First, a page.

Spectator on facebook

Spectator on facebook

Slovak Governance Institute hopes University Act will be rewritten

The Slovak Governance Institute (SGI) has welcomed Education Minister Ján Mikolaj’s decision to withdraw from the April parliamentary session a draft revision to the University Act.

The Slovak Governance Institute (SGI) has welcomed Education Minister Ján Mikolaj’s decision to withdraw from the April parliamentary session a draft revision to the University Act.

He had earlier withdrawn it from the March parliamentary session. The SGI’s education specialist Renata Králiková said she believes Mikolaj will rewrite it and eliminate problematic aspects. “We believe that it should not contain anti-constitutional and discriminatory stipulations damaging private higher education facilities,” Králiková told the SITA newswire.

According to Králiková, the draft amendment is anti-constitutional as it limits the activities of private universities only to education, research and development, or artistic activity. She argued that eliminating economic activities by universities is wrong, and suggested that during the present crisis, schools could earn money by renting out premises.

Education Ministry spokesman Dana Španková confirmed to SITA that Mikolaj has not given up on the revision and still plans to submit the amendment to parliament once it gains sufficient political support. A junior party in the ruling coalition, the Movement for a Democratic Slovakia (HZDS), has repeatedly criticised the amendment. HZDS leader Vladimír Mečiar says the draft lacks an adequate guarantee that universities would not lose assets deposited in companies they set up. Mikolaj said he wants to meet representatives of both public and private universities on Tuesday, April 21.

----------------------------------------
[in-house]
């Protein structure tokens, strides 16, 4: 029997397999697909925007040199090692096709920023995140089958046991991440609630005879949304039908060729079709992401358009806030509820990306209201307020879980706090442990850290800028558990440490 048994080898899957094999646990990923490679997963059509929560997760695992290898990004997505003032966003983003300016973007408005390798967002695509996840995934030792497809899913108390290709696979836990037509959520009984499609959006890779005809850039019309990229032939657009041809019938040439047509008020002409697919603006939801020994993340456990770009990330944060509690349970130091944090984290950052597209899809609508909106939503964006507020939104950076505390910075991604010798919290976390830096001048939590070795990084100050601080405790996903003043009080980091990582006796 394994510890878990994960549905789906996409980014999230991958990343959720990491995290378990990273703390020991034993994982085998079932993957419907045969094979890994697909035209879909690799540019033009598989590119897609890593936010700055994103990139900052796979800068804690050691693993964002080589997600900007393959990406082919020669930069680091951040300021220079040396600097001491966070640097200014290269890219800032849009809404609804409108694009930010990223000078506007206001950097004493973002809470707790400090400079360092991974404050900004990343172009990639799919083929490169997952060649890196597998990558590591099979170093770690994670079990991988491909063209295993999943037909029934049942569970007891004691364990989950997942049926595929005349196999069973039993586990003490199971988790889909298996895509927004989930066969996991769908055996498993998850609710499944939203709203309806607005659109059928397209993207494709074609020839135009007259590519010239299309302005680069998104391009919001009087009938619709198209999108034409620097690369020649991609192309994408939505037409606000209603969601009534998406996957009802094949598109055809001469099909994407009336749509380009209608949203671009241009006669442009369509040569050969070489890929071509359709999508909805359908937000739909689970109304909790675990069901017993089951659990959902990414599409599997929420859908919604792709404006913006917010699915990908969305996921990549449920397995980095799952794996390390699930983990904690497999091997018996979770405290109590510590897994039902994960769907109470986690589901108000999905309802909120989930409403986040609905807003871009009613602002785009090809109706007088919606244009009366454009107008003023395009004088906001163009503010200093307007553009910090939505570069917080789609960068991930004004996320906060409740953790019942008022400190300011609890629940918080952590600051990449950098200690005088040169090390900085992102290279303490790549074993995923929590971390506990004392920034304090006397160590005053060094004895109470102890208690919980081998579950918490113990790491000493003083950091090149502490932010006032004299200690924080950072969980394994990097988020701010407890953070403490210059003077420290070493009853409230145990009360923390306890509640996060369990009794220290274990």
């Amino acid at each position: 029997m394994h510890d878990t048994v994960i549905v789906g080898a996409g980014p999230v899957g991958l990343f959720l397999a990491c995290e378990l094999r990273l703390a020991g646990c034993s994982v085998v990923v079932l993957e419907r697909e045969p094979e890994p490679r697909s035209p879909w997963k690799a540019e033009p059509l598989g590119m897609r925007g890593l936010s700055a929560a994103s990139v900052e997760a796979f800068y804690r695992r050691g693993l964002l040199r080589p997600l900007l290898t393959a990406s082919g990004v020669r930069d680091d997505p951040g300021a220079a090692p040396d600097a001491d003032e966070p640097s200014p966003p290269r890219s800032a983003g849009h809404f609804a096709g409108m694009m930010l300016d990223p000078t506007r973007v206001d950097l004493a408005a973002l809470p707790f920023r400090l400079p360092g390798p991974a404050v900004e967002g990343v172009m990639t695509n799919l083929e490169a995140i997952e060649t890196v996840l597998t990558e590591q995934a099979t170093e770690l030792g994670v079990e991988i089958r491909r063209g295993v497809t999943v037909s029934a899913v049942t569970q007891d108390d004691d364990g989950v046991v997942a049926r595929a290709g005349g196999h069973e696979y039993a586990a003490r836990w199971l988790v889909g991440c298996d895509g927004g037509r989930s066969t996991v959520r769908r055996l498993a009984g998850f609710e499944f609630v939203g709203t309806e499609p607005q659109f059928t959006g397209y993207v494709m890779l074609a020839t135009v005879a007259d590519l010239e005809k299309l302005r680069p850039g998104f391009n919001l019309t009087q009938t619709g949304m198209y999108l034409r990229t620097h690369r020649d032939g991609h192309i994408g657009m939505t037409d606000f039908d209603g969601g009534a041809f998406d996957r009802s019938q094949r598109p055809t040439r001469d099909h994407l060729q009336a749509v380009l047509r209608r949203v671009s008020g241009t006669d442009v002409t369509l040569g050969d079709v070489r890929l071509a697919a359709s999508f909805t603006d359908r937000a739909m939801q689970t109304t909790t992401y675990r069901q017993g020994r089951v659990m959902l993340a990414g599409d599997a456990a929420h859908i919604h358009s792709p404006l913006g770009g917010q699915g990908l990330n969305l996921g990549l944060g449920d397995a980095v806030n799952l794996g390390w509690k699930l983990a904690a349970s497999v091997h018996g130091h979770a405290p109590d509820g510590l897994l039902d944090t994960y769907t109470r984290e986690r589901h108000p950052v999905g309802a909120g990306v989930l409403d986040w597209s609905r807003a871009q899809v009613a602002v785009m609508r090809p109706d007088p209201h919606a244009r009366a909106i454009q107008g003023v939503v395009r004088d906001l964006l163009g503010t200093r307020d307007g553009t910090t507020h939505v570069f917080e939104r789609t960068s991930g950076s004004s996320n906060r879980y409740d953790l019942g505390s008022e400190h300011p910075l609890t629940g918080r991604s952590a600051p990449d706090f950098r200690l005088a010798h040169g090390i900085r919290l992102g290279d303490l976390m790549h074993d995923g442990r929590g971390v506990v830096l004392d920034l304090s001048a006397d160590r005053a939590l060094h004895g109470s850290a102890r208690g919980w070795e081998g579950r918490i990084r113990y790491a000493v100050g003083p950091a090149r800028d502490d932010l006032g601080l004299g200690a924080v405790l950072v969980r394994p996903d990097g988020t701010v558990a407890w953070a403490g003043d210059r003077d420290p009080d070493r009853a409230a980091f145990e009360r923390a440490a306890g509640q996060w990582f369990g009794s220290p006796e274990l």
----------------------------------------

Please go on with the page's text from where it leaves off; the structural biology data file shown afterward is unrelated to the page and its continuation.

Miroslav Číž, the chairman of the parliamentary caucus of the largest coalition party, Smer, told the Hospodárske Noviny financial daily that his party would wait for the outcome of the minister’s talks with university chancellors. Through the amendment to the University Act, the education minister wants to allow public universities to establish joint-stock companies and limited liability companies, or to invest in existing companies. Business activities would have to be related to research and development. According to the proposed amendment, foreign universities that open branches in Slovakia could receive state incentives. However, they would have to be accredited according to Slovak law in order to do so. SITA

Compiled by Zuzana Vilikovská from press reports
The Slovak Spectator cannot vouch for the accuracy of the information presented in its Flash News postings.

Top stories

A Slovak prisoner tattooed in Auschwitz, remained silent until he grew very old

Lale Sokolov fell in love in the concentration camp; only those close to him knew his story.

A tattoo, illustrative stock photo

Kiska: Only president can bestow awards

President Andrej Kiska turned to Constitutional Court over the law on state awards recently passed by the government.

President Andrej Kiska granting awards, January 1, 2018

Global warming is a myth, claims a hoax

According to recent hoaxes published online, snow in the Sahara disproves global warming and milk can block airways.

The snowfall in Sahara can be seen in this satellite picture.

Blog: Are flying cars coming to the skies?

At least 19 companies, including a Slovak one, are currently developing flying car planes, but there are still many issues that must be worked out.

AeroMobil